Regarding power, Nigerians need better quality not a tariff hike
The Nigerian Electricity Regulatory Commission (NERC) recently announced that Nigeria’s power supply had dropped by almost half in the past 2 weeks. It had announced, last month, that the country’s power supply had attained a peak value of 5000 megawatts. However, two weeks later vandalism has allegedly allowed to it to drop down below 2800 megawatts, its lowest since May 2015 and since Buhari became the president.
Nine months ago, just before Nigeria’s former president, Goodluck Jonathan, handed over to incumbent Buhari, power supply was low, at a value of 1,327 MW. However, after President Buhari came into power, supply increased, eventually reaching a peak value of 5000 MW two weeks ago. Many attributed the increased power supply to Buhari’s “body language”, meaning the DISCOS (electricity distribution companies) were wary of offending “strict” Buhari by supplying erratic power supply. The former Minister for power Chinedu Nebo suggested in the last administration that Nigeria needed 160, 000 MW of electricity to really satisfy the power needs of all Nigerians. And when the present minister Babatunde Fashola was eventually appointed, he promised to work towards reaching that value though not immediately, giving Nigerians the notion that many projects were in the works to achieve that aim.
Therefore, it was surprising to many Nigerians that electricity tariffs were increased by 45 percent on February 1, even though they were not really being supplied adequate power. It angered Nigerians and there was serious backlash at that decision. Nigerian workers went on strike to protest the hike, a move which got the attention of the Nigerian Senate. The Nigerian Senate ordered the reversal of the hike in electricity tariffs. It seemed like Nigerian DISCOS were putting the cart before the horse.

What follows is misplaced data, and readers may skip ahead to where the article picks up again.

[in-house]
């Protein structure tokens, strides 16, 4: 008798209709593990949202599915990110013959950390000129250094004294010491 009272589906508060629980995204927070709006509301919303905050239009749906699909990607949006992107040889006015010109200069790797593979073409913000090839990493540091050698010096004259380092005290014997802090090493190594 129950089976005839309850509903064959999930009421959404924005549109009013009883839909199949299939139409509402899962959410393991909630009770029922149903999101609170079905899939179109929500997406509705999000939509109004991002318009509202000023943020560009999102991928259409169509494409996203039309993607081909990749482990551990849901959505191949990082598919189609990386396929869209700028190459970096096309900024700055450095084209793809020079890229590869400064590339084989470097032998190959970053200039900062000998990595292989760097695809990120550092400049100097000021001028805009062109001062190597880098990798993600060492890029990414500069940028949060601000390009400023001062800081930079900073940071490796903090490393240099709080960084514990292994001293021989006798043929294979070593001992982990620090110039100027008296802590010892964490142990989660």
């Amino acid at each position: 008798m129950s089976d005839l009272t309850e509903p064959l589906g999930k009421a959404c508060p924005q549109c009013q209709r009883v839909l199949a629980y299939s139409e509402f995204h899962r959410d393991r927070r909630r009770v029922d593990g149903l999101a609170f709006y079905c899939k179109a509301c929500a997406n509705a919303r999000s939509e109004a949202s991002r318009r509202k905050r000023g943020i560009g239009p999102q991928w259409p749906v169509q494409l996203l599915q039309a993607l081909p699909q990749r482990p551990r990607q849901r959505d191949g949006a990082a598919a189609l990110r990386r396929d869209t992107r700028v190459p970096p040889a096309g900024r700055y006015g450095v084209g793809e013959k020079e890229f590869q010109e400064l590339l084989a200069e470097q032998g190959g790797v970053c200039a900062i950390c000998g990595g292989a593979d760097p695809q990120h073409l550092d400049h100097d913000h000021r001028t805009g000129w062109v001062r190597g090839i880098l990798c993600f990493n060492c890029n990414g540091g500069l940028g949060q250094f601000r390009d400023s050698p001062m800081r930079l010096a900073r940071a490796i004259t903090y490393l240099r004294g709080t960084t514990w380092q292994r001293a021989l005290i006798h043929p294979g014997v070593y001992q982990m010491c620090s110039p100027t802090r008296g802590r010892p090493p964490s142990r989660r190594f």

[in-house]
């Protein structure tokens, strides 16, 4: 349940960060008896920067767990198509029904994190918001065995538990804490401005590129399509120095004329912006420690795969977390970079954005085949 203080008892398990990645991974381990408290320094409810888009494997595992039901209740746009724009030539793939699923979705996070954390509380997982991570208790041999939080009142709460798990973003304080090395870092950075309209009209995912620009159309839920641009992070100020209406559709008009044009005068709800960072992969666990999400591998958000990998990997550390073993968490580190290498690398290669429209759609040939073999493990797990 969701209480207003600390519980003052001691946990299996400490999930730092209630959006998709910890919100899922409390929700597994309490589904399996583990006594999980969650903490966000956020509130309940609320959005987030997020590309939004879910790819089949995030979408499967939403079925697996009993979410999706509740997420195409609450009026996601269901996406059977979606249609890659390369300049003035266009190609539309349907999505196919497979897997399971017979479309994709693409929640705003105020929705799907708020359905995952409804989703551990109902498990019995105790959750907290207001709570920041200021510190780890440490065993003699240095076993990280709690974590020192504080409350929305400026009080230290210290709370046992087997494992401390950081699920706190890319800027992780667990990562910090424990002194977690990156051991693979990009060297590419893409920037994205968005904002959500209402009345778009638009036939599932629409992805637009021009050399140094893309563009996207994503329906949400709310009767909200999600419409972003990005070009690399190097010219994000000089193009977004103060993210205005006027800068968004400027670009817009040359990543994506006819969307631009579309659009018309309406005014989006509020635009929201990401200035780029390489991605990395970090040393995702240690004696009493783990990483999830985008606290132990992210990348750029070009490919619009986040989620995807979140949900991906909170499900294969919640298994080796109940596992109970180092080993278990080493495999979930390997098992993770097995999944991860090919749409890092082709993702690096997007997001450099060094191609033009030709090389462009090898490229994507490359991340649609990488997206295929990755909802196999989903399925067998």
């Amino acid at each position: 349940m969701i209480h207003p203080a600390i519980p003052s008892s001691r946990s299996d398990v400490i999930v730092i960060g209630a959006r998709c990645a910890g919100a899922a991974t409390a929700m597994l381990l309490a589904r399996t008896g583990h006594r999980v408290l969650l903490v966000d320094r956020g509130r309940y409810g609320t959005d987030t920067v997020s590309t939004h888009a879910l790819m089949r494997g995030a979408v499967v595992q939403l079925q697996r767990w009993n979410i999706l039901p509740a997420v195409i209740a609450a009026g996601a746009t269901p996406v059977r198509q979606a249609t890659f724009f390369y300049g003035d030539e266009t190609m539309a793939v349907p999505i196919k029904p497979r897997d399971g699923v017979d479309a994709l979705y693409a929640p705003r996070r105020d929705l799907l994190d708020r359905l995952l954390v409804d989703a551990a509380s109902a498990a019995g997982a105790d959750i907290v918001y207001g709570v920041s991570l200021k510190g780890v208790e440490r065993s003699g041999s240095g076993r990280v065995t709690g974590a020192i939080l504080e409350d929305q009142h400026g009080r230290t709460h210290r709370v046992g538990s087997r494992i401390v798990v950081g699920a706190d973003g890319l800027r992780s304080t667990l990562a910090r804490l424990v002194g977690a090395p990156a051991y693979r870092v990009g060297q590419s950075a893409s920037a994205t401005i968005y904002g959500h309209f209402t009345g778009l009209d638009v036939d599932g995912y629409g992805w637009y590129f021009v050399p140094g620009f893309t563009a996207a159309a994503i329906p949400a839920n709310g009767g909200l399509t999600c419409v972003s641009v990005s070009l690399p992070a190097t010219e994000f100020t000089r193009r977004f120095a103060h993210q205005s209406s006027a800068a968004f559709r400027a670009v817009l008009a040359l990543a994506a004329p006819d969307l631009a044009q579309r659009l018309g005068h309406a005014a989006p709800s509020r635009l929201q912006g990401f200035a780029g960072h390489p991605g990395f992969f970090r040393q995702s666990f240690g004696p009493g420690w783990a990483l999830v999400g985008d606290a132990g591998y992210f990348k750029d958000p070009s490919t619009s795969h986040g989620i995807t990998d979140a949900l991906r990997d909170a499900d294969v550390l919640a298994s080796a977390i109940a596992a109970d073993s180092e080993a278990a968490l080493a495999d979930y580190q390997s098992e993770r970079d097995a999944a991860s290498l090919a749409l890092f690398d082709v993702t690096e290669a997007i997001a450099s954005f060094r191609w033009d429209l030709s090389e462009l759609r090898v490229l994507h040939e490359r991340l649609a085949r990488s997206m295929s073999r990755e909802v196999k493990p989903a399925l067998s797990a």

The major need of most Nigerians right now is a stable and cheaper power supply. There are many businesses in Nigeria that rely on electricity, but have been hampered by its unpredictable nature. Most businesses in Nigeria now have diesel generators as back up for when power is off, an option which is expensive in itself and unhealthy. A hike in electricity tariff would further increase their burden and cripple businesses. Many have pointed to the fact that improving power supply is more important than putting a hike on electricity tariffs. An improved power supply means there would be less use of generators, which then leads to more money being saved for business owners.Then they would be able to afford a hike in electricity tariffs.
However, now, Nigerians would only see the increase in tariff as a reason to cancel their subscription to the power grid at least temporarily and rely on their generators, or resort to vandalism. Yesterday’s announcement further emphasizes that the people in charge of power are getting their priorities wrong. Except if the major target customers are Rich people, Nigerians need better power supply and not a tariff hike.
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